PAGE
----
Listed as vulnerable on the IUCN Red List, polar bears rely on sea ice as a platform on which to hunt and mate, and each year must swim longer distances as the ice recedes. The record for the longest polar bear swim in open water is 687 kilometres.
Last year, Fredericton artist Janice Wright Cheney commemorated one of these bears in her textile sculpture Spectre. An ephemeral vision of the bear is composed of crocheted snowflakes, stiffened by salt, interspersed with crystals and suspended from an armature. It’s a specific tribute to Buddy, a polar bear adopted by an RCMP officer that became the star attraction of the zoo once housed at the Banff Park Museum. The zoo was meant to show viewers a live version of each stuffed animal still displayed inside the museum. Cheney calls the Banff exhibits “a time capsule from the 1930s, packed full of glass vitrines of taxidermist specimens.”
During a residency at the museum, Cheney spoke at the Creature (Dis)Comforts workshop about the portrayal of animals in Canadian art and the unreality of zoos. She cited a passage from Pauline Wakeham’s book Taxidermic Signs, a quote from Susan Willis, which she says resonates deeply with her: “Zoo animals are body doubles, stand-ins for the real animals existing (or becoming extinct) elsewhere. Visit a zoo and you walk through a living cemetery of all that is diminishing, disappearing and soon to be gone. Look at the animals – they are living taxidermy.”
Cheney is working on a new project, upholstering a taxidermy form of a cougar in black velvet to place in the forest in Fundy National Park. The work is rooted in local stories: Hundreds of people swear they have seen cougars in New Brunswick, despite a lack of scientifically confirmed sightings. Cheney says the work is about her longing for predators and their need for habitat, because “we all want the dangerous forest to still exist.
Frogs and other amphibians are also seemingly doomed: 41 percent of their species face extinction. According to amphibian biologist and artist Brandon Ballengée, since the IUCN released its Amphibian Conservation Action Plan in 2005, at least seven more frog species have died out.
Ballengée promotes ecological understanding through “transdisciplinary art and participatory biology,” the title of his doctoral thesis. As a scientist, he engages citizen scientists to record the decline of frog species. As an artist, he produces work like Malamp: The Occurrence of Deformities in Amphibians, which consists of chemically cleaned and stained ”reliquary” prints of terminally deformed frogs found in nature. Each print in the series is an original, so there is one reliquary for that animal in history. His research was conducted in polluted wetlands, where dragonfly nymphs have apparently become more voracious in biting off the developing hind limbs of tadpoles.
Recently in New York City, Ballengée unveiled Frameworks of Absence, a series of antique prints whose extinct animal subjects were meticulously excised. By cutting the animal out of the print, the glass of the frame reveals the species’ absence. He then burnt the cut-out paper containing the image of the animal, and placed the ashes in a memorial urn that forms part of the piece.
Ballengée is an advocate for strong environmental laws, and gave expert evidence about the wildlife impacts of BP’s Deepwater Horizon oil spill in a court case involving the company. His Ghosts of the Gulf print series and Collapse installation were on view until March 2015 at the National Academy of Sciences in Washington, DC.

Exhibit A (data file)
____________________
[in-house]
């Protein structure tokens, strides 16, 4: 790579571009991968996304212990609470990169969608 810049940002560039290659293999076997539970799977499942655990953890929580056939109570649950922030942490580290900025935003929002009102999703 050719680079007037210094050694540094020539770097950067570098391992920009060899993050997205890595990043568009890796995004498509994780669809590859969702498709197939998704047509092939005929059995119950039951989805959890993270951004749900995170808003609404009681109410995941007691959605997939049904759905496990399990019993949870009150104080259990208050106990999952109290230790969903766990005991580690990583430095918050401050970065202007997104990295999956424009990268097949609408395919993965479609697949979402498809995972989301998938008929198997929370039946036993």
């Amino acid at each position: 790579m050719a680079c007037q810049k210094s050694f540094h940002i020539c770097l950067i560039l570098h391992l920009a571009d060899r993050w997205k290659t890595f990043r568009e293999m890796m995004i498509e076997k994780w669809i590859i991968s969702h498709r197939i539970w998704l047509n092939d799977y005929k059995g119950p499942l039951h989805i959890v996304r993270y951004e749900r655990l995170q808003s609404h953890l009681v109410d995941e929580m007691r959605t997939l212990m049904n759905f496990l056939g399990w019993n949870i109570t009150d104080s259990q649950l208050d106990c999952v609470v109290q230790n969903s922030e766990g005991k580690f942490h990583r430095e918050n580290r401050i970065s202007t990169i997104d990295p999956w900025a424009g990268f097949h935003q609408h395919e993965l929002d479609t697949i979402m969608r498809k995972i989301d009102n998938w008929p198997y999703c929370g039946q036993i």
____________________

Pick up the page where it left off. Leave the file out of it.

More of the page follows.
“I desire to the best of my abilities to help in any way possible to protect amphibians and other species from untimely extinction” says Ballengée.
Hordes of Provocateurs
These examples only scratch the surface of extinction art. Here are some other artists to seek out:
Mark Dion has worked for decades with this subject. His 1995 print of a dodo memorialized what’s likely the world’s best-known extinct species. His extinction series also includes 1989’s Black Rhino with Head, a taxidermied rhinoceros head nestled in a shipping crate, and tableaus such as M. Cuvier Discovers Extinction, an installation starring Mickey Mouse who recites a text about extinction.
Celebrated artist Robert Bateman has been painting animals throughout his career, including many endangered species. He remains an activist for nature at the age of 85, recently taking the stage at a benefit concert for the David Suzuki Foundation.
Brian Jungen’s cetacean skeletons – like Shapeshifter, made of white plastic lawn chairs – soar in art spaces, much as their bony counterparts hang suspended in the atriums and great rooms of natural history museums. Exhibitions such as the 2009 Becoming Animal, Becoming Human / Animal Perspectives in Berlin; the 2012 Animal Beauty at Paris’s Grand Palais, which included a room on endangered species; and the 2015 Rights of Nature – Art and Ecology in the Americas at Nottingham Contemporary in Nottingham, England, all took up the interaction between humans and endangered animals.
In the end, artists give shape to our deepest feelings, and help us see the world as it might be. As Lin says, “People care. I think they might be a little bit overwhelmed and they might feel helpless. Maybe art could pose the problems and look at solutions in a way that is funny at times, maybe a little abstracted at times, just look at it from a different point of view.”
To see all the art featured in this article, purchase a print or digital copy of 41.5 Out of the Box.
You can see the entire Warhol “Endangered Species” series here.